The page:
Do you or your family practice a Screen Sabbath at all during the week? I asked this question on Instagram the other day, but because I am going to talk more about at length it in this space, I thought Wellbeing Wednesdays would be an ideal place to start. To me, wellbeing is about intentional wellness + the  tender nurturing all parts of ourselves, not just the physical, but also the mental, emotional, and spiritual components that make up who we are as complex human beings. This going to be our Wednesday rhythm on Homesong – think self-care, immune boosting recipes, reflective poetry, naturally made products for body care, digital detoxes, inward healing, and outward balance. I feel called to dig into this topic in my life personally, and hope you find it meaningful.

For one month now, the five of us have been holding space for the mindful practice of slowing down and unplugging from screens one evening a week for undistracted togetherness and connection. It doesn’t sound like much, how can one evening even make a difference? But it has.

One evening a week (and as much as possible during that particular day!) we have chosen to look at and engage with something other than a screen. Again, it sounds so simple – one day/evening, but simple isn’t always easy. Instead of a show in the morning, we’ve chosen books or games. Instead of scrolling during nap time, I have made supper early or have done a yoga session in the loft. Instead of unwinding in front of a series at the end of the day, we’ve chosen conversation over candlelight or calming tea with something to make or read. Instead of taking photos and texting on group threads when I have a moment to myself, I’ve chosen to put the phone on airplane mode and leave emails and such for another day to do something that fills up my cup outside of media and shared information.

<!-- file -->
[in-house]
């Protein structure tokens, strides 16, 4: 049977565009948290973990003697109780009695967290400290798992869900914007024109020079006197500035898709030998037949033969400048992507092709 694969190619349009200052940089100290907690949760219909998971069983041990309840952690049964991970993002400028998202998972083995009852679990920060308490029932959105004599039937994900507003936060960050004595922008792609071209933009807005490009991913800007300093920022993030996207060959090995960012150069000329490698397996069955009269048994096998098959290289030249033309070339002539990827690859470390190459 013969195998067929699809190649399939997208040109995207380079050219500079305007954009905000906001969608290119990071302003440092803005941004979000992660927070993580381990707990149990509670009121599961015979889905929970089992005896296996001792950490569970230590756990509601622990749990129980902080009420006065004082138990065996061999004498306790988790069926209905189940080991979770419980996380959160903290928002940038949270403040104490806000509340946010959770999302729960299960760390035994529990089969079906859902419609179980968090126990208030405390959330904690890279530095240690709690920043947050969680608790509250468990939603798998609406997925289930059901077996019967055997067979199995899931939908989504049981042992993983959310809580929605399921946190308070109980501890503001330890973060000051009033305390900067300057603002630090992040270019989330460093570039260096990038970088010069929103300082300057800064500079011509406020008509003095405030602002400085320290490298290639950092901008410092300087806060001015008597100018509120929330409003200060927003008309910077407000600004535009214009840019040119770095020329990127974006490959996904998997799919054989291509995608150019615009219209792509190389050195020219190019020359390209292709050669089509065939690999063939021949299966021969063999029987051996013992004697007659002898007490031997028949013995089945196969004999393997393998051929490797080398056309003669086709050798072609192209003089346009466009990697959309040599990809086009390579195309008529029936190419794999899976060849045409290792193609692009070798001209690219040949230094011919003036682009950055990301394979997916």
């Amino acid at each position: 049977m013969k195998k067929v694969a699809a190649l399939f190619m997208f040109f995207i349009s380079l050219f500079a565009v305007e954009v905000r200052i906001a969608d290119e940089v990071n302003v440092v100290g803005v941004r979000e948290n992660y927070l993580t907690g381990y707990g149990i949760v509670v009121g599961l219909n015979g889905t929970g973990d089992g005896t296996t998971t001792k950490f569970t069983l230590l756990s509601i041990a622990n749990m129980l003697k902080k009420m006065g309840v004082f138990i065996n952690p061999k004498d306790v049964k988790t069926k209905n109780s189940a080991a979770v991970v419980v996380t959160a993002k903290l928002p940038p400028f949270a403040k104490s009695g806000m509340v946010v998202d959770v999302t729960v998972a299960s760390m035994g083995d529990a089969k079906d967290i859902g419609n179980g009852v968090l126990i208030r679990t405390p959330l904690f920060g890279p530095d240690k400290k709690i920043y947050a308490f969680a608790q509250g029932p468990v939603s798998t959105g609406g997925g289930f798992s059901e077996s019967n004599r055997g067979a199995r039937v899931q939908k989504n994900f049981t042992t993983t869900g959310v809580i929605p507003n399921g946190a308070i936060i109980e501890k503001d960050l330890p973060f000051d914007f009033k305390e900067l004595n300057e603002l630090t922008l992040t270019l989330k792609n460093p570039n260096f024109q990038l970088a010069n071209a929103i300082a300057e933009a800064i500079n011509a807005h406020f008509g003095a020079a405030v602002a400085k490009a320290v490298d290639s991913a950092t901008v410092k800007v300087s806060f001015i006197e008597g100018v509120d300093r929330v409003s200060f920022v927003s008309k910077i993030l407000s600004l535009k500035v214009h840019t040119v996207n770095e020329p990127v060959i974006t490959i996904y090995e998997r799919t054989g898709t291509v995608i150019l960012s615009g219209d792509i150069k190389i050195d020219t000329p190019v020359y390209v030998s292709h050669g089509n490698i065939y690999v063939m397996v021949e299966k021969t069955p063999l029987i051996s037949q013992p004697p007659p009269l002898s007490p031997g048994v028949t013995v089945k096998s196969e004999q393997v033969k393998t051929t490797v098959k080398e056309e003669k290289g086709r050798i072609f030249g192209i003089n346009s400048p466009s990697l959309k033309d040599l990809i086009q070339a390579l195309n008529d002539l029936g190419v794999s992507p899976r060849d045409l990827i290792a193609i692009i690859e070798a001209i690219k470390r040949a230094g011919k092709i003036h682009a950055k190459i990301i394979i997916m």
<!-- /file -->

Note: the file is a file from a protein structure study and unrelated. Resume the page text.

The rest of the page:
Boundaries are shifting and the seeds of slowness and simplicity at home have been replanted. 

Outside of work necessities and usage of helpful technology that doesn’t distract (music playlists, for example) we choose analog over digital that day if we can, when we’re able. I’ve even decided to go as far as make the desk in our loft an “analog space” meaning there is only reading and writing there – old school style. I have found that it opens me up to another way of thinking that I cannot tap into when with a screen. Have you ever found this to be true?

Andrew and I have decided to do a Screen Sabbath not  because we have to, but because we want to see if this way of living offers our family more life, positive energy, and harmony at home and in other areas of our lives. Both Andrew and I spend a fair amount of time each day looking at screens, and we really want to be more intentional when it comes to protecting the sacred time we have with our family at home. I am not knocking TV, movies, or even Instagram for that matter! In fact, Andrew and I just watched the entire series Salt, Fat, Acid, Heat on Netlifx this weekend and had the best conversations during and after each episode. Andrew now wants to cook more! And he wants to learn how to smoke meats! What. Is. Happening. There is good media out there, you just have to be mindful about: